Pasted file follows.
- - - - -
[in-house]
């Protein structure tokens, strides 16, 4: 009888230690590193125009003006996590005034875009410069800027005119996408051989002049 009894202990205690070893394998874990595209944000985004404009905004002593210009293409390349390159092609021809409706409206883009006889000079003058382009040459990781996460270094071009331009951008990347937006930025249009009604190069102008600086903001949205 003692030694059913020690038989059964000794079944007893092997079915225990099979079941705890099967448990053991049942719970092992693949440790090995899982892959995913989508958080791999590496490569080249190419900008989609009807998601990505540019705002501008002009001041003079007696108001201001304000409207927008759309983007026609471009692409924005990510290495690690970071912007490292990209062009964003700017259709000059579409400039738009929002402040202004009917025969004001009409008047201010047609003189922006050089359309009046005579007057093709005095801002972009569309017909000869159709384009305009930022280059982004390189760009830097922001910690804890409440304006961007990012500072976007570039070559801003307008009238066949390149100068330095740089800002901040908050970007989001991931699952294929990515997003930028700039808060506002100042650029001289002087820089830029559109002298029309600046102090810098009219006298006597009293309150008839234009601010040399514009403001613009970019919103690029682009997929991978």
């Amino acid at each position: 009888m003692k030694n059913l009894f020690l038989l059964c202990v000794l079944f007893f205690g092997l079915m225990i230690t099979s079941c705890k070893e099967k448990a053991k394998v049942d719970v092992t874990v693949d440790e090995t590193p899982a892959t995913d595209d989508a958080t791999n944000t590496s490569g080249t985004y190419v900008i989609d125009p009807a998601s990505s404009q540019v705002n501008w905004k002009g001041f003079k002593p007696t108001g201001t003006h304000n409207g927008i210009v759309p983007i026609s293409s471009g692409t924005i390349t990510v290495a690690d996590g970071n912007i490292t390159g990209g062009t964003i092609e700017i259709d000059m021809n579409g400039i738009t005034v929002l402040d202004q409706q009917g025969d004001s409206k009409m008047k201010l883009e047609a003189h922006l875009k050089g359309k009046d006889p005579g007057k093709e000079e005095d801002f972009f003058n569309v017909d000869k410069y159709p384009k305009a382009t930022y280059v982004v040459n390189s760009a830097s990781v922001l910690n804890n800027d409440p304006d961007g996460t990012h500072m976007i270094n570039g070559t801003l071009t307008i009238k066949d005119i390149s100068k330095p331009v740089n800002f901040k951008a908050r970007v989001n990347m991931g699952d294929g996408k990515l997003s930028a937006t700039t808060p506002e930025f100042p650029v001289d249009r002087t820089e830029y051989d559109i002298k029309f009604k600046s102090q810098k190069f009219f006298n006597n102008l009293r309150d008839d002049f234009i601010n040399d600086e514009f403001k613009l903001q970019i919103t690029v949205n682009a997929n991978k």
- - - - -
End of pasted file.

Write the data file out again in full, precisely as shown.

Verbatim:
[in-house]
């Protein structure tokens, strides 16, 4: 009888230690590193125009003006996590005034875009410069800027005119996408051989002049 009894202990205690070893394998874990595209944000985004404009905004002593210009293409390349390159092609021809409706409206883009006889000079003058382009040459990781996460270094071009331009951008990347937006930025249009009604190069102008600086903001949205 003692030694059913020690038989059964000794079944007893092997079915225990099979079941705890099967448990053991049942719970092992693949440790090995899982892959995913989508958080791999590496490569080249190419900008989609009807998601990505540019705002501008002009001041003079007696108001201001304000409207927008759309983007026609471009692409924005990510290495690690970071912007490292990209062009964003700017259709000059579409400039738009929002402040202004009917025969004001009409008047201010047609003189922006050089359309009046005579007057093709005095801002972009569309017909000869159709384009305009930022280059982004390189760009830097922001910690804890409440304006961007990012500072976007570039070559801003307008009238066949390149100068330095740089800002901040908050970007989001991931699952294929990515997003930028700039808060506002100042650029001289002087820089830029559109002298029309600046102090810098009219006298006597009293309150008839234009601010040399514009403001613009970019919103690029682009997929991978």
């Amino acid at each position: 009888m003692k030694n059913l009894f020690l038989l059964c202990v000794l079944f007893f205690g092997l079915m225990i230690t099979s079941c705890k070893e099967k448990a053991k394998v049942d719970v092992t874990v693949d440790e090995t590193p899982a892959t995913d595209d989508a958080t791999n944000t590496s490569g080249t985004y190419v900008i989609d125009p009807a998601s990505s404009q540019v705002n501008w905004k002009g001041f003079k002593p007696t108001g201001t003006h304000n409207g927008i210009v759309p983007i026609s293409s471009g692409t924005i390349t990510v290495a690690d996590g970071n912007i490292t390159g990209g062009t964003i092609e700017i259709d000059m021809n579409g400039i738009t005034v929002l402040d202004q409706q009917g025969d004001s409206k009409m008047k201010l883009e047609a003189h922006l875009k050089g359309k009046d006889p005579g007057k093709e000079e005095d801002f972009f003058n569309v017909d000869k410069y159709p384009k305009a382009t930022y280059v982004v040459n390189s760009a830097s990781v922001l910690n804890n800027d409440p304006d961007g996460t990012h500072m976007i270094n570039g070559t801003l071009t307008i009238k066949d005119i390149s100068k330095p331009v740089n800002f901040k951008a908050r970007v989001n990347m991931g699952d294929g996408k990515l997003s930028a937006t700039t808060p506002e930025f100042p650029v001289d249009r002087t820089e830029y051989d559109i002298k029309f009604k600046s102090q810098k190069f009219f006298n006597n102008l009293r309150d008839d002049f234009i601010n040399d600086e514009f403001k613009l903001q970019i919103t690029v949205n682009a997929n991978k």